According to former Williams tech boss Pat Symonds, F1’s 2017 regulations were introduced with the purpose of precluding young drivers such as Max Verstappen from racing in F1.
The formal narrative behind the sport’s big regulation overhaul this year underlined the need in improve the racing with higher downforce and mechanical grip leading to faster cars.
But Symonds claims the true reasons for change were to be found elsewhere.
“In my view, making cars faster by five seconds a lap has nothing to do with improving the show,” Symonds was quoted by French daily l’Equipe.
“The idea came from Bernie and it went through the Strategy Group. He felt insulted originally by the fact that a 17-year-old (Max Verstappen) could race in F1 and be successful.”
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Symonds believes that Ecclestone thought the new rules would effectively represent a barrier of entry to Grand Prix racing for teenage talent. But the approach hasn’t worked.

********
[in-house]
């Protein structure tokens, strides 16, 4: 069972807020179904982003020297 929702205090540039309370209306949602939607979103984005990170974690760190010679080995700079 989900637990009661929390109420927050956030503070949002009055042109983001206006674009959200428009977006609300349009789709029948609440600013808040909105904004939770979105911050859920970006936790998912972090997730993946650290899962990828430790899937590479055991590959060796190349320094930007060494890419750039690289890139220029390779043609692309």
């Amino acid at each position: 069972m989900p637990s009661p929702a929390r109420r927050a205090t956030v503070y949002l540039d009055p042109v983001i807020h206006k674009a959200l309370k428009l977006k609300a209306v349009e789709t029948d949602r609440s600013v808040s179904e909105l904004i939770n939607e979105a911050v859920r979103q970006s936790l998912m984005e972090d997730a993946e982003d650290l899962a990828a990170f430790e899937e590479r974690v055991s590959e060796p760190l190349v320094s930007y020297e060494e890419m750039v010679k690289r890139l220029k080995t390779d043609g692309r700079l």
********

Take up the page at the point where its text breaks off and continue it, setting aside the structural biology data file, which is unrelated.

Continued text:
“They thought that if cars were five seconds faster, than they would be a lot more difficult to drive, especially for a young driver,” Symonds added.
“But the facts have proven the opposite. Personally I don’t think it’s a bad thing to have a 17-year-old race in F1.
“If the sport wants to attract a younger audience, you need young drivers.”
Before pre-season got underway, many drivers believed the new-spec cars would be physically more demanding. While true, drivers have also prepared accordingly. to minimise the difficulties associated with increased downforce and mechanical grip.
It’s worth noting however that Lance Stroll appeared to struggle during pre-season testing in Barcelona, suffering several off-track excursions although it’s uncertain the cause of the mishaps was physical.
Still, Pat Symonds may be right, and Formula 1’s latest generation cars may also prove to be a handful for teenage talent over the course of a full race distance at certain venues.
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